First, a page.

Aquaponic Setup

Aquaponic Setup

Obtain Parts
Assemble Parts
Cycle System
Plant System
Complete by: 31/03/2017 Budget: $2,500 Cost Tally: $786 Status: Active

I apologize for the lack of updates as I have been otherwise occupied.

This will be a short update as there isn't much to elaborate on.

While on the property, we found that our clay soil is way to hard and rocky to dig by hand :(
So our only options are as follows;

  1. Get in a Readymix and have the slabs poured at a cost.
  2. Build elevated wooden platforms.
  3. Clear the site area and use the fill for the slabs. 

We are going with option 3 at this point. It will also help us solve a degrading issue with one of our dam walls.

So for our trip down to the property, we weren't able to setup any sheds at this point.

But we did learn a couple things... We have found that our soil mix is quite good for construction.
To the point where in certain situations, you wouldn't need to add cement at all.
As when it dries, it feels like rock.

We have made a 1m2 test slab in the base of our camp shower to test a 5% cement mix.
The slab hardened to a usable state with 48hrs and showed no sign of cracking.
I will update further on this when I get back to the property.

While on the property however, we did manage to build a suitable kitchen area and a rocket stove... Images for those in a further update.

The time has come to start some hard work!

For this next leg of the race, we now have to get the foundations out so we can build on it.
This project isn't going to be a quick one but it is probably the most essential!

The plan of attack on this one is to first clear out the site of all grass and rocks.
Once the grass and the rocks are cleared, we then have to level the ground to the best of our ability.

From there we need to then lay out the forms so we can then pour the slabs.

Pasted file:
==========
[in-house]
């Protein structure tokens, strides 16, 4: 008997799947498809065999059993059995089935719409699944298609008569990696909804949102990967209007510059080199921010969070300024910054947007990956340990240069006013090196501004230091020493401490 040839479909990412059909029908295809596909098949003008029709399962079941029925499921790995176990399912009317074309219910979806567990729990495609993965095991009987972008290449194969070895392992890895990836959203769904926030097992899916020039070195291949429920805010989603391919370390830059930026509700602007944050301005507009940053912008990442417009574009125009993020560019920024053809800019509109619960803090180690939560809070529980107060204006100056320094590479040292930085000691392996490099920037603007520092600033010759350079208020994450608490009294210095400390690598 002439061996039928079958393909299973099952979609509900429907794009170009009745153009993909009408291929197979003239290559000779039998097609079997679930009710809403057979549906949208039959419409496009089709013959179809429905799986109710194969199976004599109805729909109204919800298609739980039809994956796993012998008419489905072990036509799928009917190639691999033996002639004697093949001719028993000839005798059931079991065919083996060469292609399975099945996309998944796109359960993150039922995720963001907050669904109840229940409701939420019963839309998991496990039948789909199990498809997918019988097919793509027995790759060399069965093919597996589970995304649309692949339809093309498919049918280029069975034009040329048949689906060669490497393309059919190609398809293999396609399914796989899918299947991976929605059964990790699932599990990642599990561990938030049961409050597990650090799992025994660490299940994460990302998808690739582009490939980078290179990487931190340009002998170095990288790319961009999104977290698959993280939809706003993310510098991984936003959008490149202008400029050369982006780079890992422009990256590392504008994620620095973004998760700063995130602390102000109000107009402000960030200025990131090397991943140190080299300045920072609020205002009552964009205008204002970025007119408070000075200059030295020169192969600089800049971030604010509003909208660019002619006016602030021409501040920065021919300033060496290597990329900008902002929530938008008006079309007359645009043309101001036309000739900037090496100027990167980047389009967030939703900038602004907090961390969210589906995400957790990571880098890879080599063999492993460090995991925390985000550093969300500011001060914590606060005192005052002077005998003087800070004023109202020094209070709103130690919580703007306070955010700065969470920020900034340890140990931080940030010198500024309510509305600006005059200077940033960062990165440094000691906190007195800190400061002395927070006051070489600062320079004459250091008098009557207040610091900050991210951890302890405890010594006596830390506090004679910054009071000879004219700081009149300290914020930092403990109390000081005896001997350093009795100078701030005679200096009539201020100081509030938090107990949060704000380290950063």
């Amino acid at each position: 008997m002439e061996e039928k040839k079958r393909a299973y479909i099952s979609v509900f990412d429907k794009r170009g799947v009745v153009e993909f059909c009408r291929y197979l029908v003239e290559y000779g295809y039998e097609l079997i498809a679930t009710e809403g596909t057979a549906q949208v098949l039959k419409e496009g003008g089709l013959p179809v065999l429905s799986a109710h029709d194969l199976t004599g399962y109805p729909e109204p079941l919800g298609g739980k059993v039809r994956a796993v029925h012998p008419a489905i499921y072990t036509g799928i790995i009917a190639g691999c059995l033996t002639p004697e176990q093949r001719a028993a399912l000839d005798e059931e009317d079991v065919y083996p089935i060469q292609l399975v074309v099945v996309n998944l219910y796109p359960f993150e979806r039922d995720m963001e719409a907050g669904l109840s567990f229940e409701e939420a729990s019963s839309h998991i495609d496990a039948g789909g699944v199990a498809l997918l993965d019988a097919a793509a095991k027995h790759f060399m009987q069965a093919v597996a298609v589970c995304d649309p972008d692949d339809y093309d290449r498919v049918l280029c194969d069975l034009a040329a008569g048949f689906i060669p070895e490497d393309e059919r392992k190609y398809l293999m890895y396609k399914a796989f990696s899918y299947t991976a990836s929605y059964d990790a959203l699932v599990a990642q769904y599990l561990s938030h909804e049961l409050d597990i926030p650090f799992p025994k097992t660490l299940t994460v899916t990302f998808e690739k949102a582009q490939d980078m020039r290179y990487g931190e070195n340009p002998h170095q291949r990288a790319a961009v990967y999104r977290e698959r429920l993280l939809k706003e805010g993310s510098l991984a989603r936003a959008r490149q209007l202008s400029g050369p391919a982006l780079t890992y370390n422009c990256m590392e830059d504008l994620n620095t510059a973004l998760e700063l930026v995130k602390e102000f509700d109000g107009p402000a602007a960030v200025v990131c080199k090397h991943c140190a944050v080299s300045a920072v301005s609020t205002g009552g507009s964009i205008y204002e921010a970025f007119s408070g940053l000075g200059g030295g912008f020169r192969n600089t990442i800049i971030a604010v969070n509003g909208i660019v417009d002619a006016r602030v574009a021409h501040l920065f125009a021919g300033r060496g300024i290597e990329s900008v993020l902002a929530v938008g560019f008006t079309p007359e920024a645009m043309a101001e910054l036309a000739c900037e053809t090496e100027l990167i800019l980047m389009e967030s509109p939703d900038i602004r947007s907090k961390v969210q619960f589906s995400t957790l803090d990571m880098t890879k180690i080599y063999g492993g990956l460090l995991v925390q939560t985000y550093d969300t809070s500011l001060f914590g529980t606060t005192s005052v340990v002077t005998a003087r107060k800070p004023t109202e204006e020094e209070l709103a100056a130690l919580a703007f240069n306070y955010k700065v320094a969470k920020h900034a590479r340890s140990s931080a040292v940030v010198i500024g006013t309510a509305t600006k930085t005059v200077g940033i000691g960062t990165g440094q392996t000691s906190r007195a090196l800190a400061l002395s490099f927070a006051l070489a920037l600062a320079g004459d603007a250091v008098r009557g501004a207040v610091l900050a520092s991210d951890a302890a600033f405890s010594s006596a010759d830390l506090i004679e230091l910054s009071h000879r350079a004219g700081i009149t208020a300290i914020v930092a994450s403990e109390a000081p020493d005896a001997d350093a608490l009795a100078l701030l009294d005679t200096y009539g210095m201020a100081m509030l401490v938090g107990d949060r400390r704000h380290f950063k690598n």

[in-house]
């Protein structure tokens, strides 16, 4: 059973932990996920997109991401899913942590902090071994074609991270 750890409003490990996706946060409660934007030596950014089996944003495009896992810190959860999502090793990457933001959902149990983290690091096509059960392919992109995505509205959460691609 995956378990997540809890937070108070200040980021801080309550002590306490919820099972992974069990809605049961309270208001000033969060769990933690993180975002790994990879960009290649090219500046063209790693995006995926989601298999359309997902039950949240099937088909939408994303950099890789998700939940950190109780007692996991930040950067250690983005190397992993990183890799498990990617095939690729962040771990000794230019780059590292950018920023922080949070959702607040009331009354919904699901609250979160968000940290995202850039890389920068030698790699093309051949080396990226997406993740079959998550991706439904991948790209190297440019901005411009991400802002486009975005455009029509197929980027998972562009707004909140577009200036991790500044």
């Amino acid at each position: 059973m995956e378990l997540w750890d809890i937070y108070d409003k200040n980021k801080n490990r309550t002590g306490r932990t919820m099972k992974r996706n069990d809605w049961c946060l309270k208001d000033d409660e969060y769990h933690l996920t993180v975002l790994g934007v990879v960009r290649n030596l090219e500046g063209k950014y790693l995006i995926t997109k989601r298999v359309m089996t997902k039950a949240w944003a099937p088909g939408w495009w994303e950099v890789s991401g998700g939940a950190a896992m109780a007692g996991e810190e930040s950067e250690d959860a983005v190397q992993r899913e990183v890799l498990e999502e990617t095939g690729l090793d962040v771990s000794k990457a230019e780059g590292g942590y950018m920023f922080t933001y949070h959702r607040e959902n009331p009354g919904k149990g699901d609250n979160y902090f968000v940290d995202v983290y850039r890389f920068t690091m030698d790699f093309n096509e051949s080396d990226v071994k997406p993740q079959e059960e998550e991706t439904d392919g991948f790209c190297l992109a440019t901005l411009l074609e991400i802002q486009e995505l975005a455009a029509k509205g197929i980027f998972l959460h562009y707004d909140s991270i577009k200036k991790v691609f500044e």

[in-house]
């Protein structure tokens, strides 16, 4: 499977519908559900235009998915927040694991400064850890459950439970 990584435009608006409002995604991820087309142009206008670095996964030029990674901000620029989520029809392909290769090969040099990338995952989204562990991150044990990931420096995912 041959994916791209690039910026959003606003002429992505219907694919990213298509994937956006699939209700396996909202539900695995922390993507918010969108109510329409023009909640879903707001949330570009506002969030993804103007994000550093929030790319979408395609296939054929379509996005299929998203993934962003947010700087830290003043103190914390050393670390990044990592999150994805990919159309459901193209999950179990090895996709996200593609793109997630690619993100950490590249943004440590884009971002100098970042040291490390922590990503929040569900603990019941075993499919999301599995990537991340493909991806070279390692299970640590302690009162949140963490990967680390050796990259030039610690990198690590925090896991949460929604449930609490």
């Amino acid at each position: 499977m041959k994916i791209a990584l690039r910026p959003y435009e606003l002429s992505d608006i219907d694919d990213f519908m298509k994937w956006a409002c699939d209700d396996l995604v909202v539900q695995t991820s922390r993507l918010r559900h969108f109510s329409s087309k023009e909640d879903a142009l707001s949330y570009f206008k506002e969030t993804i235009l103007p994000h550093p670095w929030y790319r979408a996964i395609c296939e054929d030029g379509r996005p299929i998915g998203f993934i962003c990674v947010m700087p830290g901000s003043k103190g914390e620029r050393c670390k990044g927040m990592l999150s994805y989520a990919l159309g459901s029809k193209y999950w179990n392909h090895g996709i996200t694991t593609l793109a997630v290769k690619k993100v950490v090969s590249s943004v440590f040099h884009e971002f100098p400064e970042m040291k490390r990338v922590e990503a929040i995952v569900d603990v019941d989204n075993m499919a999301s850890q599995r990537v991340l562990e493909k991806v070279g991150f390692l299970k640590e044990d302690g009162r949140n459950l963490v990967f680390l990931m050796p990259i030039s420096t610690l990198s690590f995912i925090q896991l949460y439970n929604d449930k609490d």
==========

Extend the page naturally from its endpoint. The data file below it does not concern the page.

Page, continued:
This is where it will be a little different from your standard development project... but hey, that's okay :)

Read more: New Project: Site Foundations

WOOHOO!!! March 28! It's D-Day! We now have our little piece of Australia. What a feeling it is to know that we are secure in our future.

What would have seemed to be a rather straight forward process, turned into a long drawn out ordeal.

This being our first and most likely last property purchase, I can't say that I have any other experience to draw from in regards to how these are supposed to go. That being said, we were on the other end recently when one of us had sold their house; which is in part funding this purchase.
That sale went a lot smoother for them than our purchase of this land.

There were a couple unexpected surprises which I have noted before on this site. Considering this is an 'In-Review' article that I aim to do with every project, I wish to outline everything that has happened.

I don't wish this article to be too long, but I would like to ensure that everything we have come across is out there for others.

So, without getting too distracted, let's get on with it!

Read more: In Review: Property Contract

Just mere hours away from owning our slice of Australia.

Settlement is tomorrow (March 28th) local time.


Within the next 2 weeks, we will break soil on the property in the long journey of 'Simple Living'.

Exciting stuff! This is going to be one hell of a ride!

Head on over here and sign the petition.

GoPetition - Legalize The Sale Of Raw Dairy Products

We should have the option to purchase raw milk products for as long as GMO products are allowed on the market.

We just spent another 4 days on the property to do a couple things to help prepare for when we need to start on the construction.

These included clearing away brush for vehicle access, removal of small trees and their stumps as well as getting a rough idea of the Hive's dimensions.

I would have loved a birds eye view of what we did, but we can't fly ;|

Just right click the image and select 'View Image' for a larger versions.

With that, I got a little sun burned :(

We found that the property has a ton of rocks.
There will be a use for them in the future, but it should make the construction process very... fun.

I am starting to think we may need some heavy machinery! Pick-axes and shovels may not cut it.

Still looking forward to getting out there and getting our hands dirty!

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